Lodi students go on tour from Bach to Beatles
Tim Snyder says, “I was privileged to take private saxophone lessons with Doug Pullen when I was in high school.”
Saxophonist Doug Pullen recently gave the students of Washington Elementary School in Lodi a musical history tour from Bach to Beatles.
Students clapped along as he played his rendition of Beethoven’s “Ode to Joy,” Symphony No. 9, at an assembly on May 2.
Pullen then shared the history of the saxophone and its inventor, Adolphe Sax.
“It was invented in Belgium in 1846,” Pullen told the children.
He told the students that the saxophone was a much more recent invention than most of the brass and woodwinds instruments that existed for hundreds of years before the birth of the saxophone.
Pullen explained that the saxophone was part woodwind and part brass. Sax had added a mouthpiece from a bass clarinet to a brass tube to create this combination instrument.
“Bach had used basically two scales, the major scale and the minor scale,” said Pullen.
Pullen played both of these scales for the students and then played the chromatic scale. Giving an example of chromatic scale in a musical piece, he then played a piece by Claude Debussy, along with some water and bird nature sounds from a CD.
Pullen shared several stories with the children about the accident-prone Adolphe Sax.
At 3 years old, Sax fell down a full flight of stairs and broke bones.
“I’ve been to that house,” said Pullen. “There’s about 30 of those steps with a rope on each side.”
At 7 years old, Sax accidentally swallowed acid for cleaning brass instruments, and at 14 years old, he accidentally swallowed a needle.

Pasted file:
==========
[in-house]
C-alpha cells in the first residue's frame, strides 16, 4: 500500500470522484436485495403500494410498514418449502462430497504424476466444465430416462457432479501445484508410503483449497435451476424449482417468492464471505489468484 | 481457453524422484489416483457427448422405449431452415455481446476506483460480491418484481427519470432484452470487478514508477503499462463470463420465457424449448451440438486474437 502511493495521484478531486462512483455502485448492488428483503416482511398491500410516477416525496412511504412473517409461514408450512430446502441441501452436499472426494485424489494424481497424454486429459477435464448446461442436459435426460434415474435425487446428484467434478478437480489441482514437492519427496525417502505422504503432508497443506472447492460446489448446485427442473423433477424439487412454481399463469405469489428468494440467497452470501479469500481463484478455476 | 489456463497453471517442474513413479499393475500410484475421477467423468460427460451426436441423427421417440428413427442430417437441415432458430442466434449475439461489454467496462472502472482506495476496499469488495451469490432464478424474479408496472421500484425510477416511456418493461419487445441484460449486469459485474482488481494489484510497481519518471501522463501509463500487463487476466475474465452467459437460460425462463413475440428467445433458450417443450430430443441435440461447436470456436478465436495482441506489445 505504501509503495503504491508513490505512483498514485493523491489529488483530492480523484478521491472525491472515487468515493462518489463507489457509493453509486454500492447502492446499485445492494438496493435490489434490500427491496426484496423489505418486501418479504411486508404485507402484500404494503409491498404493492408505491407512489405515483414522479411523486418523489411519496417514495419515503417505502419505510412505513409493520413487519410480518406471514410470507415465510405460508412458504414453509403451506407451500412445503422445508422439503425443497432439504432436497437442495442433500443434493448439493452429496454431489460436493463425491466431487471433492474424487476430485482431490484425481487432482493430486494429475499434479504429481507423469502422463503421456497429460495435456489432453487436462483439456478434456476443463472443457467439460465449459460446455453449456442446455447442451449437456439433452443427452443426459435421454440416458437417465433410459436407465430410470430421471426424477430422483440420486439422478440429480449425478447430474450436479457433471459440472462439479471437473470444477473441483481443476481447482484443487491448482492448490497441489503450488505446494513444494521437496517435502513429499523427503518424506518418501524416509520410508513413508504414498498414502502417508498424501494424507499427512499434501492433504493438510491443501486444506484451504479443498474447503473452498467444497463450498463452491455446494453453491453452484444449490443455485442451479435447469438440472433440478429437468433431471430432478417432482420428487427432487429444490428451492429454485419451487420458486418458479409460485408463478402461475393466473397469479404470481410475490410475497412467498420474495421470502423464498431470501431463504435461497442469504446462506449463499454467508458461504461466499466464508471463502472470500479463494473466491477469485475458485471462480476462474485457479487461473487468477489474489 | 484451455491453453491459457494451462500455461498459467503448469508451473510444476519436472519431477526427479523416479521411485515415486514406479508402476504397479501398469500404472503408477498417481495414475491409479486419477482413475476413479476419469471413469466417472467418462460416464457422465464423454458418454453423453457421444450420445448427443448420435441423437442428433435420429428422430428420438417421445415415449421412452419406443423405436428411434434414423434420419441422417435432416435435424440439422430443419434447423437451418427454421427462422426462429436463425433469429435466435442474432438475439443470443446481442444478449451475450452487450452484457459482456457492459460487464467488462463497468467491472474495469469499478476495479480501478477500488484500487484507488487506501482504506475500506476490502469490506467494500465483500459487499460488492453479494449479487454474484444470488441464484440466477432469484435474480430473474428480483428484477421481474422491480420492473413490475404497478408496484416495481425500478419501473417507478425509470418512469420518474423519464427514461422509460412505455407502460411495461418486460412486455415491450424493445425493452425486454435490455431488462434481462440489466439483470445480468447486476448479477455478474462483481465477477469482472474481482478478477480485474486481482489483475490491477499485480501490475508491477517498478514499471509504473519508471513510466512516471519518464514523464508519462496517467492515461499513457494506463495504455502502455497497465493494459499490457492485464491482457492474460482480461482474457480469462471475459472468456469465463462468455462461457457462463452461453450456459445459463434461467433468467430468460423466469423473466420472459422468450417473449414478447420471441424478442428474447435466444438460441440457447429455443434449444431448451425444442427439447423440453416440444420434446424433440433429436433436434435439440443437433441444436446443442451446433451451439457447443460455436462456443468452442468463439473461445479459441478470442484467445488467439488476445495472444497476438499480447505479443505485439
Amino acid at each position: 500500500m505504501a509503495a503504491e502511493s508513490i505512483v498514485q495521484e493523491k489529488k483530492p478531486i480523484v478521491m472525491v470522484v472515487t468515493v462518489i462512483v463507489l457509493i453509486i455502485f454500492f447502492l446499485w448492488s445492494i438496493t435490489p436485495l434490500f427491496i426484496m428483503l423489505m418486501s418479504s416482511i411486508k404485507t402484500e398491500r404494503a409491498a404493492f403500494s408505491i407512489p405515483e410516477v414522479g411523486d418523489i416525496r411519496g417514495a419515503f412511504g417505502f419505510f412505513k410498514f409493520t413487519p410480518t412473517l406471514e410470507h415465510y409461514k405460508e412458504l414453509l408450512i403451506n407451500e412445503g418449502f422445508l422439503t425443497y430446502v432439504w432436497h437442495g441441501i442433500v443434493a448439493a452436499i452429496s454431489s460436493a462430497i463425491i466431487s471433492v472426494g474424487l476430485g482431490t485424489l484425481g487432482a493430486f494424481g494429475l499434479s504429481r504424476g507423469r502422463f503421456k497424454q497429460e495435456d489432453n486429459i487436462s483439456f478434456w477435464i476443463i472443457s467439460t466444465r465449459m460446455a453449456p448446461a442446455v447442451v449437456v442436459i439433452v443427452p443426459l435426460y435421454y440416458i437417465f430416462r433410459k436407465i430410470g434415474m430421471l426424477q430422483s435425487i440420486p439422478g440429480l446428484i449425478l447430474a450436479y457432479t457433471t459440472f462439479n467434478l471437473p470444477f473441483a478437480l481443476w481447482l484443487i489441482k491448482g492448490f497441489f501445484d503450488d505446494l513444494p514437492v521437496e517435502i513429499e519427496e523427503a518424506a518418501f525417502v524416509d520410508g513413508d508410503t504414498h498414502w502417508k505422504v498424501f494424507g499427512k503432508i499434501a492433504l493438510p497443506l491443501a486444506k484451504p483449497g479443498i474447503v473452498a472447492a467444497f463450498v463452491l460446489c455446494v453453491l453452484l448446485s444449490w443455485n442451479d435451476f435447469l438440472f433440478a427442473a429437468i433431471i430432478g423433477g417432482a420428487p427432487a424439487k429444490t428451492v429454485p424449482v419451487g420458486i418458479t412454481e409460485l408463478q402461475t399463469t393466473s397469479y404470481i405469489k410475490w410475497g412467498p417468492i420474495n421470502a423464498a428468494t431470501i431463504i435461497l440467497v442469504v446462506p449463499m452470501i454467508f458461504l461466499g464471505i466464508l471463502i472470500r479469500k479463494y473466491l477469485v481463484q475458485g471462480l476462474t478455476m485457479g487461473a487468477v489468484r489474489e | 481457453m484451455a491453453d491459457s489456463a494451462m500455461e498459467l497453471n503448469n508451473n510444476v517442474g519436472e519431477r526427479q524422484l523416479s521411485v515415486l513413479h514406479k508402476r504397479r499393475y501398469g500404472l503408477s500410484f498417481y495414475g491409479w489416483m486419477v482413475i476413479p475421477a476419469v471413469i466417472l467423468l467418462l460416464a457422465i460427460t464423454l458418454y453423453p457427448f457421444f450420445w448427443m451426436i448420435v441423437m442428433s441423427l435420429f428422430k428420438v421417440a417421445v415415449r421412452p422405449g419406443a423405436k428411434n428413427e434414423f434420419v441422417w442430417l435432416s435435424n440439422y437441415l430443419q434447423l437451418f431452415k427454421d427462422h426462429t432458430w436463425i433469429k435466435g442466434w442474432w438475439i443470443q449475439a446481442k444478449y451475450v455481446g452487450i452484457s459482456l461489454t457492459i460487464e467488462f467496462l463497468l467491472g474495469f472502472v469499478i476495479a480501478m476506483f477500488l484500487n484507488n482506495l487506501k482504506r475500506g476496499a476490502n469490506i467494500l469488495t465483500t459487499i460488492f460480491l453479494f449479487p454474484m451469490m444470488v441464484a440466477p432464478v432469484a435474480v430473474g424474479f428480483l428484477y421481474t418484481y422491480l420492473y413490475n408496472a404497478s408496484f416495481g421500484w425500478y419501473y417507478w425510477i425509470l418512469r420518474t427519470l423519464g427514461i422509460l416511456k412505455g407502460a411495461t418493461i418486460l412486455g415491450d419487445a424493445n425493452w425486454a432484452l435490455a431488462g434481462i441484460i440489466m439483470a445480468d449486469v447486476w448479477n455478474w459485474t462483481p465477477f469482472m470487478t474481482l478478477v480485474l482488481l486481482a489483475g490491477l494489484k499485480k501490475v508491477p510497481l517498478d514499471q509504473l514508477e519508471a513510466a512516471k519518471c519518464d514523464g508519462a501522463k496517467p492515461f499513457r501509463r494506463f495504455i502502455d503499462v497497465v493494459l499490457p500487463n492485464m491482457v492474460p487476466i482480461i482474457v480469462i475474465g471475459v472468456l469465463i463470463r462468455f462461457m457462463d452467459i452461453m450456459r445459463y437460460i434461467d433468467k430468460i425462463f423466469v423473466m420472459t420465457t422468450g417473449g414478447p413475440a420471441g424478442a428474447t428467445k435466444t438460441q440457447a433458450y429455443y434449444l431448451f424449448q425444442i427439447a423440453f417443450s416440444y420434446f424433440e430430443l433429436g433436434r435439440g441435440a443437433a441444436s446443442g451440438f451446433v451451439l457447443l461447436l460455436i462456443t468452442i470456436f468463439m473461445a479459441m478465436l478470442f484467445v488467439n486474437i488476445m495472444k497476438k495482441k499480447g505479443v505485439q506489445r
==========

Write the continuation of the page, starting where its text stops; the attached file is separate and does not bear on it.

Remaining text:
Pullen played a medley of 20th Century music for the children that included “In the Mood,” “Harlem Nocturne,” “Tequila,” Yakety Sax,” “Pink Panther” theme, “Baker Street,” “Careless Whisper” and “The Simpsons” theme.
In an interactive session, children showed that they recognized the themes for “Pink Panther” and “The Simpsons.”
“A lot of classical music they recognize, but they don’t know it,” commented Principal Emil Carafa.
Seven student volunteers played tambourines and maracas during Pullen’s Beatles medley. The medley included “Hard Day’s Night,” “Get Back,” “I Saw Her Standing There,” “Lucy in the Sky with Diamonds,” “Eleanor Rigby,” “All My Lovin’,” “Yesterday,” “Hey Jude” and “Twist and Shout.”
Pullen then played Kenny G’s “Serenade” as children left the auditorium. He then gave an instrumental clinic to the fifth-grade band.
In a question and answer session with students, Pullen shared that he started piano lessons at 6 years old and saxophone lessons at 7.
“He just came back from Panama,” said Lou Ricco, music teacher, of Pullen. “He goes to schools and helps them better their programs.”